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Japan immigration

For Japan's convenience stores, no foreign staff means no sale

Dearth of Japanese applicants has service industries looking abroad for help

Wang Qian, from China, right, who manages a Lawson outlet in Tokyo's Minato Ward, teaches a new employee how to operate a cash register.

TOKYO -- Restaurants and retailers in Japan can no longer survive without help from abroad. Some severely understaffed convenience stores, among others, have more foreign staff than Japanese.

"Grilled chicken is 10 yen (9 cents) off," chirped an employee at a Lawson convenience store in central Tokyo on a weekday afternoon in late March.

The five employees working the afternoon shift, all Chinese, smoothly handled a range of customer requests at the store, including arranging home deliveries and processing utility bill payments.

Wang Qian, the store's 29-year-old manager is also Chinese. On this day, Wang was busy teaching a new hire how to operate a cash register. Only one of the store's 14 employees is a native of Japan. Wang was hired as a part-timer at the shop six years ago and was promoted to manager two years later. Wang said there were only a few foreign employees when she started, but now there is only one Japanese employee.

Convenience store jobs are unpopular with Japanese because they often involve late-night shifts and performing complex tasks for modest pay. Running a help wanted ad in a magazine for two weeks for a job opening failed to attract a single Japanese applicant, according to Wang.

Foreign workers are less picky. As of the end of March, about 12,000 of Lawson employees were foreign nationals, double the figure from two years ago. That adds up to about 6% of all Lawson employees. At some outlets in central Tokyo, more than 30% of the employees are from overseas.

The share of foreign staff surged at Lawson after the company made it easier for foreign students to work there. Lawson Staff, a Niigata-based unit of the company, sends employees to Lawson stores across the country. It provides foreign clerks 30 hours of training. The company teaches students who are planning to study in Japan customer service and other basic skills at training centers in Vietnam and South Korea.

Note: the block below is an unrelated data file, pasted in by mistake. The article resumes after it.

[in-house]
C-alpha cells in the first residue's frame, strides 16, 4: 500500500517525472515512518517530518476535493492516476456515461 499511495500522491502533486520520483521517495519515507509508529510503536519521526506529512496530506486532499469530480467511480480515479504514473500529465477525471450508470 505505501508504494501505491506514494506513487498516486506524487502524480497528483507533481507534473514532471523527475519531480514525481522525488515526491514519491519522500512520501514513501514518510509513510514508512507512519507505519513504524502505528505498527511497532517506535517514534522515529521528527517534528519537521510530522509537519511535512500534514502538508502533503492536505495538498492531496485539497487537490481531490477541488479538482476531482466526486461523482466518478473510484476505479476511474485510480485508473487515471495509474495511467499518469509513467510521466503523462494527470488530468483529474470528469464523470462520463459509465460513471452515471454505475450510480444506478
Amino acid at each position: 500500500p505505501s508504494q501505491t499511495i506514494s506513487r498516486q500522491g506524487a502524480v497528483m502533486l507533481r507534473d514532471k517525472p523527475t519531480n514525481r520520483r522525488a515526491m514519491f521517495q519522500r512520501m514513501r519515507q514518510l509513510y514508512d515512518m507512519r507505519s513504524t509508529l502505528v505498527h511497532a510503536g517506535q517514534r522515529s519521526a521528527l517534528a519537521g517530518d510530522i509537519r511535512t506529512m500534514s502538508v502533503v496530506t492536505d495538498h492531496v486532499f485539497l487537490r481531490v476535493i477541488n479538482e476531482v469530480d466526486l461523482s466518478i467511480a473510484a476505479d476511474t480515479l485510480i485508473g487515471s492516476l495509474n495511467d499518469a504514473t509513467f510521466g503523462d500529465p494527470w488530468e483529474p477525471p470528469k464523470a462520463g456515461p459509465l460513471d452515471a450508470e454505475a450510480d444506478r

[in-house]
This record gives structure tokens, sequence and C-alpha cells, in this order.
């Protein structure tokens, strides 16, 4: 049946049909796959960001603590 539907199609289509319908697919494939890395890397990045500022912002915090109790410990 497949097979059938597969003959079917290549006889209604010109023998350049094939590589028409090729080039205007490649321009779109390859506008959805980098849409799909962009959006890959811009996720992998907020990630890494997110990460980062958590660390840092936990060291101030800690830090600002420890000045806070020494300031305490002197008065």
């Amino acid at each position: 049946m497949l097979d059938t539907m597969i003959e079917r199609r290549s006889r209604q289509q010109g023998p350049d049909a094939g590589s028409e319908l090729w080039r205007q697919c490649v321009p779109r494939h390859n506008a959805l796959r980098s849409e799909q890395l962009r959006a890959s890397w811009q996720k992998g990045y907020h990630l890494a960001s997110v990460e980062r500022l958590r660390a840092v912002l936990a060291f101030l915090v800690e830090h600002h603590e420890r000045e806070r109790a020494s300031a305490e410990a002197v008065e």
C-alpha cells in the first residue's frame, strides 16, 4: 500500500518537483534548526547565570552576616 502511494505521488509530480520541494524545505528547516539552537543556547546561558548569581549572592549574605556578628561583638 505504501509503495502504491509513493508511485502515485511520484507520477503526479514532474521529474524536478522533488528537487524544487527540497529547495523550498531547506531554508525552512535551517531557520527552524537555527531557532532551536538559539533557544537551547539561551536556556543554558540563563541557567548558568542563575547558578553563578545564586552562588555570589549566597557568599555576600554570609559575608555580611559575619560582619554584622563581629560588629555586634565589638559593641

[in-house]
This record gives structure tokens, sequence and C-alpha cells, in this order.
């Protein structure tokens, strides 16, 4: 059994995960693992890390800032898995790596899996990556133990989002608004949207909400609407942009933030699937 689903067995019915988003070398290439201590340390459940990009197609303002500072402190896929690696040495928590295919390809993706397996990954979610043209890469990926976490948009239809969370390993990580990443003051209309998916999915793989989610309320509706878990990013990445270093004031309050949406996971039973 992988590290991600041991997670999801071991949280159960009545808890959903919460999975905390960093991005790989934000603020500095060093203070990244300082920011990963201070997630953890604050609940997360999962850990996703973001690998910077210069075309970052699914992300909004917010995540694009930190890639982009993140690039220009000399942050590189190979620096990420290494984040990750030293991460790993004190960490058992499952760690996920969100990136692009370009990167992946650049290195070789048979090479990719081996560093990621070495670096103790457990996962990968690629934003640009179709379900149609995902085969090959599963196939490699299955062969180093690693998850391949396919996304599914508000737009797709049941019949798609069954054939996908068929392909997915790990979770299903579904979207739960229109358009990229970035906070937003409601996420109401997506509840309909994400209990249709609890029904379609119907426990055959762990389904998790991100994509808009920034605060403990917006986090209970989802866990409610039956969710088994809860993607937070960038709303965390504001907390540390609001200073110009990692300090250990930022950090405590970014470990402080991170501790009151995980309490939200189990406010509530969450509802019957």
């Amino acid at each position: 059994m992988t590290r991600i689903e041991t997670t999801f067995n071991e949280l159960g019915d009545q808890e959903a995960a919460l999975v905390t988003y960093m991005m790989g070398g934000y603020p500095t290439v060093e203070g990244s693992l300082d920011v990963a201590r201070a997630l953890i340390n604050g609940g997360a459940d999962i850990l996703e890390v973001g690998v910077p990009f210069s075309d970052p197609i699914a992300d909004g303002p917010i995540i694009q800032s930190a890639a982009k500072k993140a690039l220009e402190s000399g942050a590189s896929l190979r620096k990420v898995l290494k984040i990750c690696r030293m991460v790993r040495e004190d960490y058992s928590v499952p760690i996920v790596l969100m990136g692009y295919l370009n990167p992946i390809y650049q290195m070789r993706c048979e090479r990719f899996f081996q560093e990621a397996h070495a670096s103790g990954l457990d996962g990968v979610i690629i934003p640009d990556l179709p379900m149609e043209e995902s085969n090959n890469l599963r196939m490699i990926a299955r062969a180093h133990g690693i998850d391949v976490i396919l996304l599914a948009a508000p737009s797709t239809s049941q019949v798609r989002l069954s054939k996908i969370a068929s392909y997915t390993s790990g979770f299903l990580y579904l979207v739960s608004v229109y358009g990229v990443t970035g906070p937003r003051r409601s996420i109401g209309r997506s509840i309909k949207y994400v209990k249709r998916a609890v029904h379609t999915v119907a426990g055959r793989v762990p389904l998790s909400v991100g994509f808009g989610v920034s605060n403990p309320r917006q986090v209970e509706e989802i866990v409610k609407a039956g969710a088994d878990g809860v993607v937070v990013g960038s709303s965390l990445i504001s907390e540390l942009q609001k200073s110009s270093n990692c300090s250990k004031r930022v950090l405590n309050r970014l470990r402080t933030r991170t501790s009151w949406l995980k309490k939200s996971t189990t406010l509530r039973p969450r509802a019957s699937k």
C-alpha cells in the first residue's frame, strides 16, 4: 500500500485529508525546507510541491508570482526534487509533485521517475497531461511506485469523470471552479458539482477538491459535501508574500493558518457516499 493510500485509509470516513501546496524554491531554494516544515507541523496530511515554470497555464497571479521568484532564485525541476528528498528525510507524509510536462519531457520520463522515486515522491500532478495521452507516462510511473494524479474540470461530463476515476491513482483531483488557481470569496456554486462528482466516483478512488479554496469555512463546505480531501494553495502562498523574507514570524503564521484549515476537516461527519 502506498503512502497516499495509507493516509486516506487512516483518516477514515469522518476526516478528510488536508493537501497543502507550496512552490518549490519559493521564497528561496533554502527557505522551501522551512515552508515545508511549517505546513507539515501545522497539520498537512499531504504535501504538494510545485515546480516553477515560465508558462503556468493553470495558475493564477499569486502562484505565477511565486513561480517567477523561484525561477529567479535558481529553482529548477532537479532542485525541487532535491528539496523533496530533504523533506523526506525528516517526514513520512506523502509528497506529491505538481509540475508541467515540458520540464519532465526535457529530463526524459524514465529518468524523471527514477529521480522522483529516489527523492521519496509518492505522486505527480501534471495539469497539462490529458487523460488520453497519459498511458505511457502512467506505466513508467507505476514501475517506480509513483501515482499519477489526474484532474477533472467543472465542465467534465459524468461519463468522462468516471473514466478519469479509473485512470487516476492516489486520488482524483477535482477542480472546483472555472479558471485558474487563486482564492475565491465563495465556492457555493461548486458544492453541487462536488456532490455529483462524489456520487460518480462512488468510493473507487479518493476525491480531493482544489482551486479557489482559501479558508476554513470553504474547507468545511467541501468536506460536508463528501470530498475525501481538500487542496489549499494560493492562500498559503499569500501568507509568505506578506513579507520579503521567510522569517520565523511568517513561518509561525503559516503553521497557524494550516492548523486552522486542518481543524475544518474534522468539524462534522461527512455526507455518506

The influx of overseas workers has forced Lawson to make some changes to the way it does business. New cash registers, for example, give alerts in four languages, including Chinese and Nepalese, when operated incorrectly.

Working at convenience stores is popular with foreign students because it lets them hone their Japanese skills and offers more interaction with customers than, say, working at a restaurant, where employees often take orders using tablets and other devices.

The number of foreign workers has risen rapidly at convenience stores and in other service industries in Japan due to the scarcity of Japanese applicants. Foreign workers often recommend their friends for jobs, pushing the number still higher.

It is not all smooth sailing for these workers. Some clerks from abroad complain of verbal abuse and customers who try to cheat them out of money at checkout. A Ministry of Justice survey in 2017 found that around 30% of foreign residents in Japan said they had been insulted or had heard racially offensive remarks over the previous five years.

However, Wang said that many of her store's customers are supportive and that she enjoys serving them. Some regulars have even invited her to parties in their homes.

If Japan's service industries are to make the most of the foreign talent in their midst, they will have to work hard to prevent discrimination and help overseas workers adjust to life in the country.

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